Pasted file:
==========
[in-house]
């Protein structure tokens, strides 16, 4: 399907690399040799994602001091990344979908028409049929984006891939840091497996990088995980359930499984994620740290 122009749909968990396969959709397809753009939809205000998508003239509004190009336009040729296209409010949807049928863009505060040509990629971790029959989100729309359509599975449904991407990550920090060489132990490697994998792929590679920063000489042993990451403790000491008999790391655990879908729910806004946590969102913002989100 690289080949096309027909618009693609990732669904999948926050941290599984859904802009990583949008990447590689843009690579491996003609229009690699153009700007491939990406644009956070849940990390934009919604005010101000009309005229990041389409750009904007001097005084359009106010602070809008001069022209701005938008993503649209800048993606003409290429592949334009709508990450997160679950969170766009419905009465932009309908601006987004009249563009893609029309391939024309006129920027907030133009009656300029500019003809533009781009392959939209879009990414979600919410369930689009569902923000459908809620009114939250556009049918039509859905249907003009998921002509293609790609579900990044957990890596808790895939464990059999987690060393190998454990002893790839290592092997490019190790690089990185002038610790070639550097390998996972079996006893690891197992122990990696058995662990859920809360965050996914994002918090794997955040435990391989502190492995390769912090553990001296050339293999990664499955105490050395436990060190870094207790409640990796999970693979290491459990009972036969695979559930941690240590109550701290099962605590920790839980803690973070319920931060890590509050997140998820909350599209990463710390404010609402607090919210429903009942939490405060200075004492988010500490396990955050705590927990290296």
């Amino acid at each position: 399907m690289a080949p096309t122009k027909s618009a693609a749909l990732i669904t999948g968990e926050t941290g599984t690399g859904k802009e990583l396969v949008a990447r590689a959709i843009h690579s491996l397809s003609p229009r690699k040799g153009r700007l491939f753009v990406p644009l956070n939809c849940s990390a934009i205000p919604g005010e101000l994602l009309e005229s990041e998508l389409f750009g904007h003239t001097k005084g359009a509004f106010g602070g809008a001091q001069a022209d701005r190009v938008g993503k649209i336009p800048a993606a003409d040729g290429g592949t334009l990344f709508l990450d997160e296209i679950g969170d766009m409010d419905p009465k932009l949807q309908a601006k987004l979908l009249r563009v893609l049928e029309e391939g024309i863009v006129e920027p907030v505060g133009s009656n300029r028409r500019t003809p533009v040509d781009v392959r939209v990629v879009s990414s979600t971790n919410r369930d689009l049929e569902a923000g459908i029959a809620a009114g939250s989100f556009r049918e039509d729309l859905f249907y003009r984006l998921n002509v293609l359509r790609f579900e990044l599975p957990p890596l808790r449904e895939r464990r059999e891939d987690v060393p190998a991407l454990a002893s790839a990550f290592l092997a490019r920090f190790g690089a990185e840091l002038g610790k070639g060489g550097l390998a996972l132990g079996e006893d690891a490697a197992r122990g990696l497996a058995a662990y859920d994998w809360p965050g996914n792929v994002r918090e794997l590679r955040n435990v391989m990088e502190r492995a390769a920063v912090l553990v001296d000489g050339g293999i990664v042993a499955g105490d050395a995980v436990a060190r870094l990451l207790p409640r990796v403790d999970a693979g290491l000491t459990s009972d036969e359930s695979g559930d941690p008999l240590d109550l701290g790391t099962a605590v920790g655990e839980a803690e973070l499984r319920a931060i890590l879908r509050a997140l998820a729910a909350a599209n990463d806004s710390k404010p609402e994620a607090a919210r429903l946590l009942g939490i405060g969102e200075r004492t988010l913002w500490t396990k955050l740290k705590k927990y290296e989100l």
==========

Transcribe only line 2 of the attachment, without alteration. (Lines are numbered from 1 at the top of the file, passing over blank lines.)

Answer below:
């Protein structure tokens, strides 16, 4: 399907690399040799994602001091990344979908028409049929984006891939840091497996990088995980359930499984994620740290 122009749909968990396969959709397809753009939809205000998508003239509004190009336009040729296209409010949807049928863009505060040509990629971790029959989100729309359509599975449904991407990550920090060489132990490697994998792929590679920063000489042993990451403790000491008999790391655990879908729910806004946590969102913002989100 690289080949096309027909618009693609990732669904999948926050941290599984859904802009990583949008990447590689843009690579491996003609229009690699153009700007491939990406644009956070849940990390934009919604005010101000009309005229990041389409750009904007001097005084359009106010602070809008001069022209701005938008993503649209800048993606003409290429592949334009709508990450997160679950969170766009419905009465932009309908601006987004009249563009893609029309391939024309006129920027907030133009009656300029500019003809533009781009392959939209879009990414979600919410369930689009569902923000459908809620009114939250556009049918039509859905249907003009998921002509293609790609579900990044957990890596808790895939464990059999987690060393190998454990002893790839290592092997490019190790690089990185002038610790070639550097390998996972079996006893690891197992122990990696058995662990859920809360965050996914994002918090794997955040435990391989502190492995390769912090553990001296050339293999990664499955105490050395436990060190870094207790409640990796999970693979290491459990009972036969695979559930941690240590109550701290099962605590920790839980803690973070319920931060890590509050997140998820909350599209990463710390404010609402607090919210429903009942939490405060200075004492988010500490396990955050705590927990290296």